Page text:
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POISONING-CASE OF WILLIAM PALMER.
ance for £13,000 and to assign the policy to him. He had, to the amount of £11,500, bills in the hands of a bill-discounter, and every one of them bore the forged acceptance of his mother. His brother died and the amount of the insurance on his life was applied for, but the insurance office declined to pay it. Palmer was being pressed with demands from his creditors; he had for some months been acquainted with Cook in betting transactions, and induced him to assign two horses as security for an advance of money which would more than cover the sum instantly required. The person who made the advance sent it in the shape of some warrants and a cheque made payable to Cook's order. To this cheque Palmer forged Cook's endorsement, and it went to enable him to take up a forged bill, and so to escape detection.
The intimacy between Palmer and Cook continued, and it was necessary to prevent discovery of the forgery. But in addition to this, it appeared that Cook had won a considerable sum of money, amounting to above £2000, at Shrewsbury, and £700 or £800 at Worcester races, and the latter sum he was known to have had in his possession when he was with Palmer and another person at Shrewsbury, and afterwards with Palmer at the Talbot Hotel at Rugeley, nearly opposite Palmer's house. Cook had been suddenly taken ill at Shrewsbury, after swallowing some brandy and water which Palmer had urged him to drink. At Rugeley the same symptoms were repeated, and Palmer was sent for, soon after he had parted with him for the night. After everything that Palmer had administered the patient was violently sick, and though other practitioners were called in they seem to have had no suspicion of anything wrong, though one of them could not agree with Palmer that Cook was suffering from a bilious attack, and that it was that which caused the vomiting. All this time Palmer was acting in the most cold-blooded, indifferent, and composed manner; but he was really administering antimony in broth, coffee, and other liquids. This did not prove fatal, and he afterwards prescribed strychnine in pills as a remedy. There were several witnesses of Cook's sufferings, and an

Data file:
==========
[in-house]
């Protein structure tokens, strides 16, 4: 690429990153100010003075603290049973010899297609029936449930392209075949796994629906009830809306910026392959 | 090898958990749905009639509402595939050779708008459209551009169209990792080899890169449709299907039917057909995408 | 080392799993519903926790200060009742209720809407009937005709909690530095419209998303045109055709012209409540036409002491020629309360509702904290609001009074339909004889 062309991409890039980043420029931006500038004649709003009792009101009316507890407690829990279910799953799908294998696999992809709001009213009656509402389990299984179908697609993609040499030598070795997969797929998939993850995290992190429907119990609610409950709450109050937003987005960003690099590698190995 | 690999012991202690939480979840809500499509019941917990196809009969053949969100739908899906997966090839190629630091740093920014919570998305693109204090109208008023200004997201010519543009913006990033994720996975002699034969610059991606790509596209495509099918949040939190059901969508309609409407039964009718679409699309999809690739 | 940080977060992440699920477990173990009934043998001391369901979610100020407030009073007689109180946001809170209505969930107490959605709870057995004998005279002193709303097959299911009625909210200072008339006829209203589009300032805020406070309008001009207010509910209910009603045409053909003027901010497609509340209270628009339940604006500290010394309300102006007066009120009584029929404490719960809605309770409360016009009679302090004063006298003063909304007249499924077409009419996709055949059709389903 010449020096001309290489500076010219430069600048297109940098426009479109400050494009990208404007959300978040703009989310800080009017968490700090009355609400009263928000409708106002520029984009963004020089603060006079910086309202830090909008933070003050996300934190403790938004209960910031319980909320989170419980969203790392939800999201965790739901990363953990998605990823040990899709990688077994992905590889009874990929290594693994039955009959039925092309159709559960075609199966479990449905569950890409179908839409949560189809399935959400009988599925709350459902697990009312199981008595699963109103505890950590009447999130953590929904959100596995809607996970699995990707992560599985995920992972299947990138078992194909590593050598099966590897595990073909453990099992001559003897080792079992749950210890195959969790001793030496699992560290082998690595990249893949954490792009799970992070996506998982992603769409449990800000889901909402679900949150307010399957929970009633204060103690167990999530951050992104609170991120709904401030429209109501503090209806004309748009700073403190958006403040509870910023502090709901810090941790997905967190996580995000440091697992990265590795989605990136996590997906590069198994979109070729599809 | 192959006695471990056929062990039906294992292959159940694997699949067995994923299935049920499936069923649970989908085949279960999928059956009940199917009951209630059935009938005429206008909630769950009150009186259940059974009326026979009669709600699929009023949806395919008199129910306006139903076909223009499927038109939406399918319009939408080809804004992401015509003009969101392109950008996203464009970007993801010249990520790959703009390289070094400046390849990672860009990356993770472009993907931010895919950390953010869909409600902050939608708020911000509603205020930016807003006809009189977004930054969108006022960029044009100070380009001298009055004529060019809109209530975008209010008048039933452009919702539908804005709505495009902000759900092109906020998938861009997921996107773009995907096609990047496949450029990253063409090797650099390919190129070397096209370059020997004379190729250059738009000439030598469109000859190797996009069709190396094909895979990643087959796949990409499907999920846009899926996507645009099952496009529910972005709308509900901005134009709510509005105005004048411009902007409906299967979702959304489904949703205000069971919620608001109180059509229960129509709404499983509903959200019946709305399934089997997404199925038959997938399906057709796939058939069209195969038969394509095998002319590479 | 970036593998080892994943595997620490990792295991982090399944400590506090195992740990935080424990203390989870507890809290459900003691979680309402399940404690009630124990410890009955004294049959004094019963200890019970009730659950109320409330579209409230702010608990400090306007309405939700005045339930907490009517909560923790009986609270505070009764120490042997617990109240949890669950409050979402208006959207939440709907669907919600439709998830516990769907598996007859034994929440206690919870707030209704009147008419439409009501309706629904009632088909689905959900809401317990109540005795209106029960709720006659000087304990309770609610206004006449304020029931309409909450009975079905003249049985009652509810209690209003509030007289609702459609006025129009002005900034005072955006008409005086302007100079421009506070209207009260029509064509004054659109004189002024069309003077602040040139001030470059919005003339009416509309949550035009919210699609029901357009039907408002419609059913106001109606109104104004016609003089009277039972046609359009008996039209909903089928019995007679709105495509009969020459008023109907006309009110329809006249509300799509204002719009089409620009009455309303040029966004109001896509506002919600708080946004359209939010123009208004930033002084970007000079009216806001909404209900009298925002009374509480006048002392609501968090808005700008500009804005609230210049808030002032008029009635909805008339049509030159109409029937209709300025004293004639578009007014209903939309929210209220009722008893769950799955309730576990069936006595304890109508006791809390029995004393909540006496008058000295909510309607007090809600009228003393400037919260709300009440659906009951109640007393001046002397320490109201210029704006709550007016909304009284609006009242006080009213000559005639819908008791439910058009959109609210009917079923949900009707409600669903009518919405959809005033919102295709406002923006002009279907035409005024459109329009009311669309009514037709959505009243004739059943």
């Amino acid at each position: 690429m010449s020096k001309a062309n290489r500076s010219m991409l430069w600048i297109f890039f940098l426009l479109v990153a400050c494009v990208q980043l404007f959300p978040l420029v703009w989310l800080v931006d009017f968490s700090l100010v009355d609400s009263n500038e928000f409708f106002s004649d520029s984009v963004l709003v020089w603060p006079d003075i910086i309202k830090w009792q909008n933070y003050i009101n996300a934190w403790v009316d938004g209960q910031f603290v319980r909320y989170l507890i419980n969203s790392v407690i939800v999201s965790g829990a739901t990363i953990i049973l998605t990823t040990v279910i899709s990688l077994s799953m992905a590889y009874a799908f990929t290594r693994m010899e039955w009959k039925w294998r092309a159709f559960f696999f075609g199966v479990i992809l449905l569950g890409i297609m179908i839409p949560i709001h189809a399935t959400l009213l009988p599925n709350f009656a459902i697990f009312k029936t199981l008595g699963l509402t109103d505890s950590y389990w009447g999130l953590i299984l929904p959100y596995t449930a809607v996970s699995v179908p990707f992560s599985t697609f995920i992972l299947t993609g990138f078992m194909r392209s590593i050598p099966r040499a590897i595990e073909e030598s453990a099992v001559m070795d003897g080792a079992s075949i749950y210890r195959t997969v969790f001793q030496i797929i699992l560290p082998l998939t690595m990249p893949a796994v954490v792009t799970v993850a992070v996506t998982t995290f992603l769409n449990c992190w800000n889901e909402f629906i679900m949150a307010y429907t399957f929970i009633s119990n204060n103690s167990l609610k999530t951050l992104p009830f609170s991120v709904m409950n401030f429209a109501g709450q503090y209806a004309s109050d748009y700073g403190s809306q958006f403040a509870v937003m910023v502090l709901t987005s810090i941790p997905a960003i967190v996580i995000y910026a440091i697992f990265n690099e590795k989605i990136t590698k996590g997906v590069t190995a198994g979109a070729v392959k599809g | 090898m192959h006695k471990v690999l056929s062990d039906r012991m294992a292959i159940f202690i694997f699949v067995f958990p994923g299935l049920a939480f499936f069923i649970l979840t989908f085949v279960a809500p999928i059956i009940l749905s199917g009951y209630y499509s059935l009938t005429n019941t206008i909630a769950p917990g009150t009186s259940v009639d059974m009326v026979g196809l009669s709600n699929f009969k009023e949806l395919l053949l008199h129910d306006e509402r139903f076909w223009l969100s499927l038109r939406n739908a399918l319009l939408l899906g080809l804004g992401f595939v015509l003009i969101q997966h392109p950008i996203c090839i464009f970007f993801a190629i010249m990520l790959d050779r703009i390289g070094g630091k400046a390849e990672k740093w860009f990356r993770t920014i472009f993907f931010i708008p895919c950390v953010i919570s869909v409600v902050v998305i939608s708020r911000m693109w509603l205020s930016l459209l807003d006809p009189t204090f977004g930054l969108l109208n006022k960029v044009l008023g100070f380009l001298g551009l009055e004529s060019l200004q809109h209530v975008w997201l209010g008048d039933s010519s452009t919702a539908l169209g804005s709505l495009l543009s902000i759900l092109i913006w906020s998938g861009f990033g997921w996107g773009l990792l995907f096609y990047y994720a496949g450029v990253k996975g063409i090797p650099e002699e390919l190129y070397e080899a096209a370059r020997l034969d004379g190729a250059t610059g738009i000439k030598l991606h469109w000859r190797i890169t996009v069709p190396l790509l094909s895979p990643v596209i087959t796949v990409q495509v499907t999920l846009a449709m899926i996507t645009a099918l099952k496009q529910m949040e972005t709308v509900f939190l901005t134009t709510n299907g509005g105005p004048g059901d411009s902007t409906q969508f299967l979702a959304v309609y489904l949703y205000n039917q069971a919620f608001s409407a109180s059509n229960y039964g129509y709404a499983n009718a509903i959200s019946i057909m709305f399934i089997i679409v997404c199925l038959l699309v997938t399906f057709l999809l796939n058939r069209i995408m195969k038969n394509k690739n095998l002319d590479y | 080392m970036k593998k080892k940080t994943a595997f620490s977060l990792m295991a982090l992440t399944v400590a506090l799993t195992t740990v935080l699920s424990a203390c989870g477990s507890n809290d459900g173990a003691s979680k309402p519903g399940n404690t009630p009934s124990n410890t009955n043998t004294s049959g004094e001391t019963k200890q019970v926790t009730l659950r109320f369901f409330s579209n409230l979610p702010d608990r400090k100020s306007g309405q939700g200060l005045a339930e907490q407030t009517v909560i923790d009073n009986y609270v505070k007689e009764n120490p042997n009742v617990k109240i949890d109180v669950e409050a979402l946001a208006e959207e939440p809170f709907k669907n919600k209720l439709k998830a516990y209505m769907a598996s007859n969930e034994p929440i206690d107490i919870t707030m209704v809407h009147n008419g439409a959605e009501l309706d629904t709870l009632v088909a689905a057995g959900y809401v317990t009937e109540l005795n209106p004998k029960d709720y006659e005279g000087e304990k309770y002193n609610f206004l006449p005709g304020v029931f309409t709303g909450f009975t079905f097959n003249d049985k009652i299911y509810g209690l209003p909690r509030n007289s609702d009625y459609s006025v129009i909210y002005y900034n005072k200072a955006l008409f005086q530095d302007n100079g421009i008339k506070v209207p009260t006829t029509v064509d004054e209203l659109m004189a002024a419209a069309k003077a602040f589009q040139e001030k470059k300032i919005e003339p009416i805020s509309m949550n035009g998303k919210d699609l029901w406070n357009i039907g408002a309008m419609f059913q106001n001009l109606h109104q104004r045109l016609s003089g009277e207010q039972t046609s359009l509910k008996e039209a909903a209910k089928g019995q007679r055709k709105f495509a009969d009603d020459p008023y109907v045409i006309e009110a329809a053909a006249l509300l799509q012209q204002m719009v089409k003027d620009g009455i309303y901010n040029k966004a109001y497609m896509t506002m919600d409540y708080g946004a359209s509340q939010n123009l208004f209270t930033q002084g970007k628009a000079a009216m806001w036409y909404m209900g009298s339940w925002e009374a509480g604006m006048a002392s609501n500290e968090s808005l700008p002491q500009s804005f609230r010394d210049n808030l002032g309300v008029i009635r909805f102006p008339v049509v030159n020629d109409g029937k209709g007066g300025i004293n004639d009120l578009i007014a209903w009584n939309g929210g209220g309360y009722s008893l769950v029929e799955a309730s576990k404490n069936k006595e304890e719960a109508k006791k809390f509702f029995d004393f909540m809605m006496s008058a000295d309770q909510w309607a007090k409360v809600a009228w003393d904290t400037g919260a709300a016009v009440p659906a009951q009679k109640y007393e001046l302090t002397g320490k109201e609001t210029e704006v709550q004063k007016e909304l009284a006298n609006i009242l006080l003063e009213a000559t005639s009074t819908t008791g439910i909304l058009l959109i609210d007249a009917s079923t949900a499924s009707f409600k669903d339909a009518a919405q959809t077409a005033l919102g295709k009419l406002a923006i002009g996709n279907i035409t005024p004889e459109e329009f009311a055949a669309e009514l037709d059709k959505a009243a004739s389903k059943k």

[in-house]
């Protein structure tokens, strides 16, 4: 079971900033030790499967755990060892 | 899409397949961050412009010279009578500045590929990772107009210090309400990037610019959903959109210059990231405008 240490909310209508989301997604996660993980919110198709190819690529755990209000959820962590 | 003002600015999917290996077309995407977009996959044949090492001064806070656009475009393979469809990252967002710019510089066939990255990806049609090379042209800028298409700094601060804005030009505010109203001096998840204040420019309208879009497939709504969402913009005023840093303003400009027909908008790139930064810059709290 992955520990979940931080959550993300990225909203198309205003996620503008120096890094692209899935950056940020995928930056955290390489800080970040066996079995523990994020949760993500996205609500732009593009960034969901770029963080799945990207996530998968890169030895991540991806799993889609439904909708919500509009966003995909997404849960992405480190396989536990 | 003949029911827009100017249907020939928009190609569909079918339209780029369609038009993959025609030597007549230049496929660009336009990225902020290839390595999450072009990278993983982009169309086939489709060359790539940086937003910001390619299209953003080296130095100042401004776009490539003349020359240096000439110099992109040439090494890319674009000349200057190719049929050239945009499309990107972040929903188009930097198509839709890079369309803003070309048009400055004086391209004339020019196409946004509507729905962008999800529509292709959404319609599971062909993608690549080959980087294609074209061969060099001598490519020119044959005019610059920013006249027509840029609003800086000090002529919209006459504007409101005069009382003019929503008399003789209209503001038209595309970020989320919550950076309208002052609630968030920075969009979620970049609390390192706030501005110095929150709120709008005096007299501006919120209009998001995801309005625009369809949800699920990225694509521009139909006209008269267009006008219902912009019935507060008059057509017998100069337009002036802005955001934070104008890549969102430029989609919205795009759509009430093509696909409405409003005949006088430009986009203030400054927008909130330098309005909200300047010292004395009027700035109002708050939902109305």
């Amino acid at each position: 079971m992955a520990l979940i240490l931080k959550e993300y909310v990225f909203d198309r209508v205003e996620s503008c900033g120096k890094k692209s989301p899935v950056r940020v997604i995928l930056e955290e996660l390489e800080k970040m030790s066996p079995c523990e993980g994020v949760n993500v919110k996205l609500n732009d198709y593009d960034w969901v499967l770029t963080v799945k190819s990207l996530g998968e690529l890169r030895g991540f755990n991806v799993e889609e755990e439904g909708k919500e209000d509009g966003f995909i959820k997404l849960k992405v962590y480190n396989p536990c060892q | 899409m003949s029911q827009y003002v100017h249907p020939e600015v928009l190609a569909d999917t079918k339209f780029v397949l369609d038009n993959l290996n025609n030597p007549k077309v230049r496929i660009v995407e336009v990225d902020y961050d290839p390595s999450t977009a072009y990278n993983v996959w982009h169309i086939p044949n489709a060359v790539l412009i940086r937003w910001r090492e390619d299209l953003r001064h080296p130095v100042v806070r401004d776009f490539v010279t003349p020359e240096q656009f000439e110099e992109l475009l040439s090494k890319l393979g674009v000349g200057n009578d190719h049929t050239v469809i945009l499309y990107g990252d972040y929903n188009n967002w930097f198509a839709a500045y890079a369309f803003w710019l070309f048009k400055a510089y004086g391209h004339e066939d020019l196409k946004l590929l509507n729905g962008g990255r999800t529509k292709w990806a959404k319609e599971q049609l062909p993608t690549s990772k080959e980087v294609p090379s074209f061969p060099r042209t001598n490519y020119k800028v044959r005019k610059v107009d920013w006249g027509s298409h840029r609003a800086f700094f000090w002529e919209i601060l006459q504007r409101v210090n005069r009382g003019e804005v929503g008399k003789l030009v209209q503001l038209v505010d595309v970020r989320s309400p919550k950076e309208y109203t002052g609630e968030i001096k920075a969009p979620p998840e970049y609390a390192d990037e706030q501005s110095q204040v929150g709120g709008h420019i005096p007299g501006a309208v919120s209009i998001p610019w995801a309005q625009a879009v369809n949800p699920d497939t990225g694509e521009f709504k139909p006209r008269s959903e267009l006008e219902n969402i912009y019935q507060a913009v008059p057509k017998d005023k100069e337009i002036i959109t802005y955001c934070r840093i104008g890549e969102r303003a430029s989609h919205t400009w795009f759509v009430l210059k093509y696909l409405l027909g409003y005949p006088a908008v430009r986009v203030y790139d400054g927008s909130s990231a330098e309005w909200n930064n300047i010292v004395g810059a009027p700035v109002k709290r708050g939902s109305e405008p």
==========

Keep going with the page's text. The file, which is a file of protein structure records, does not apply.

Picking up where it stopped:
elderly medical man gave a certificate of death from apoplexy. While this gentleman had given Cook medicine the effects of the antimony had been to some extent obviated; but neither he nor other people seem to have understood the convulsions and rigid contraction of the muscles of the chest and neck, caused by strychnine. Palmer might have evaded serious inquiry but for the fact that the stepfather of the murdered man went at once to Rugeley, and there made some keen observations, and acted with remarkable promptitude. Palmer continued to preserve a cool and unconcerned demeanour even during the ensuing post-mortem examination, for he had counted on there being no probability of detecting the presence of strychnine. But if strychnine left little or no trace, the symptoms which had been seen and noted by competent judges at two examinations, as well as by those present before the death, could, it was believed, have been caused only by the administration of that poison, and the traces of antimony were in themselves sufficient to prove that the first symptoms which had been observed were attributable to the broth and other liquids administered by Palmer. With all his coolness he was tying the noose for himself. He induced the postmaster at Rugeley to open a letter from the chemist to whom the contents of the stomach of the murdered man had been sent for analysis. He had previously endeavoured to bribe the post-boy, who was to convey the sealed jars in which they were deposited, either to upset the fly or to contrive somehow to break the jars and spill the contents; and he sent a present of game to the coroner, along with a letter, suggesting that an experienced physician had certified to the death, which was obviously from natural We will not dwell on the particulars of the trial or of the details of the evidence in this dreadful case, which lasted several days, the medical witnesses being numerous, as they consisted of the most famous analysts and physiologists of the day. The suspicions. that gathered round this deliberate poisoner were terrible. The bodies of his wife and his brother were exhumed. There was no doubt that they, too, had been murdered, and a